Authenticates Jankyn's Book of Wicked Wives found in Chaucer's Wife of Bath's Prologue, describing the history of the anti-feminist tradition that combined Theophrastus, Jerome, and Walter Map in many manuscripts. The popularity of such collections in late-medieval universities, especially Oxford, clarifies the character of Jankyn.

442. REID, DAVID S. "Crocodilian Humor: A Discussion of Chaucer's Wife of Bath." Chaucer Review 4 (1970):73-89.

Impressionistic reading of the Wife of Bath as caricature, her prologue as farce, and her tale as burlesque, resulting from the "antic humor" of anti-feminism, anti-clericism, and class antagonism which Chaucer's modifies through his sophisticated treatment of popular comedy.

443. ROBERTSON, D.W., Jr. "'And For My Land Hastow Modred Me?': Land Tenure, the Cloth Industry, and the Wife of Bath." Chaucer Review 14 (1980):403-20.

Explains and documents the economics of land tenure, the cloth industry, and marriage in Chaucer's time, attempting to reconstruct the Wife of Bath as Chaucer's audience might have seen her. Argues that the Wife embodies the acquisitiveness and social disruption associated with the rise of the cloth industry.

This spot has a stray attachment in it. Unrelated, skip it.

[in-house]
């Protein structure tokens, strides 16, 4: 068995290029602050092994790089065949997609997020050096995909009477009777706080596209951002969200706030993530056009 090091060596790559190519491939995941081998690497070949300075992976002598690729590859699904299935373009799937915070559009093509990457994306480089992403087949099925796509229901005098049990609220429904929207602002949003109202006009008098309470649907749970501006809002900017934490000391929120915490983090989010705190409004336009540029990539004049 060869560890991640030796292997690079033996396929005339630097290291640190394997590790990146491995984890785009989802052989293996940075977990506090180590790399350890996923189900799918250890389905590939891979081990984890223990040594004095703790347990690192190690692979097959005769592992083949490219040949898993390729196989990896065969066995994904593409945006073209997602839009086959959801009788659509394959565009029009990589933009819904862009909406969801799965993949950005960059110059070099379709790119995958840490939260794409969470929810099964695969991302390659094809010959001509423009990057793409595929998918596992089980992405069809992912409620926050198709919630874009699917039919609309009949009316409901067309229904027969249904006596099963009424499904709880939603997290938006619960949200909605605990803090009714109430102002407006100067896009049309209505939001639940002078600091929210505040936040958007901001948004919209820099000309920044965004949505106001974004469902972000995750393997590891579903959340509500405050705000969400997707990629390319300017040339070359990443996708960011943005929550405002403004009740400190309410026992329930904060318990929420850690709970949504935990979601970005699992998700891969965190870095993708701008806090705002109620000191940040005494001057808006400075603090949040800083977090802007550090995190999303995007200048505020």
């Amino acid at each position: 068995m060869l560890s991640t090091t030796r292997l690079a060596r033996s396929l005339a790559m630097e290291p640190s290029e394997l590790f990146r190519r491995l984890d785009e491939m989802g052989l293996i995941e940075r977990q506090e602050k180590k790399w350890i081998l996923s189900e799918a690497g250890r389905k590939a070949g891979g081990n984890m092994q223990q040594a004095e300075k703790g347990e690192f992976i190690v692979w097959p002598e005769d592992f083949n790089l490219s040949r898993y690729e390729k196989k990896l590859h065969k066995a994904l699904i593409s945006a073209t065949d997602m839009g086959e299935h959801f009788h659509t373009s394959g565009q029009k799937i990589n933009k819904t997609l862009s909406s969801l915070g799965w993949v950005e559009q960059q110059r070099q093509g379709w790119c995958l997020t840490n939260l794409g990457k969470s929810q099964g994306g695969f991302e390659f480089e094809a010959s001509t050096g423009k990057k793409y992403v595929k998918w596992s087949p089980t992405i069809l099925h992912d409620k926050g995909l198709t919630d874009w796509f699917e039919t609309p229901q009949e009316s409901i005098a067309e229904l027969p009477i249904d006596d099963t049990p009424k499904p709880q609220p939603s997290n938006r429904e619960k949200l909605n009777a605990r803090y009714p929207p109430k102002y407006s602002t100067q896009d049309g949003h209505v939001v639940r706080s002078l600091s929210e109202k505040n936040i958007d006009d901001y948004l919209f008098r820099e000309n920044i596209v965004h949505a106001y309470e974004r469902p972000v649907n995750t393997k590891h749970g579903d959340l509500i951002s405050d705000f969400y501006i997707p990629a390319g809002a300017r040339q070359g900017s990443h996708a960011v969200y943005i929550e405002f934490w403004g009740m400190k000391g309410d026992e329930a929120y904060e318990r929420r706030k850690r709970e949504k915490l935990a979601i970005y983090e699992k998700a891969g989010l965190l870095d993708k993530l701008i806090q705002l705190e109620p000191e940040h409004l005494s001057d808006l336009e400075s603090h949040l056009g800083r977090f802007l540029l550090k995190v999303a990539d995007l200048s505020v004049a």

444. ROWLAND, BERYL. "On the Timely Death of the Wife of Bath's Fourth Husband." Archiv fur das Studium der Neueran Sprachen und Literaturen 209 (1972):273-82.

Traces a sub-text of references to death in Wife of Bath's Prologue, and combines them with analysis of the Wife's false dream and her fight with Jankyn to suggest that the Wife and Jankyn collaborated to murder her fourth husband. Chaucer leaves the suggestion "tantalizingly ambiguous."

445. ROWLAND, BERYL. "The Wife of Bath's 'Unlawfull Philtrum'." Neophilologus 56 (1972):201-06.

Exemplifies the Wife of Bath's combination of "exegetical and folklore material" by analyzing the traditional association of barley bread with "Priapic loaves," used to excite amorous ardor. The allusion is a sub-text to her reference in her Prologue to Christ's multiplication of loaves and fishes.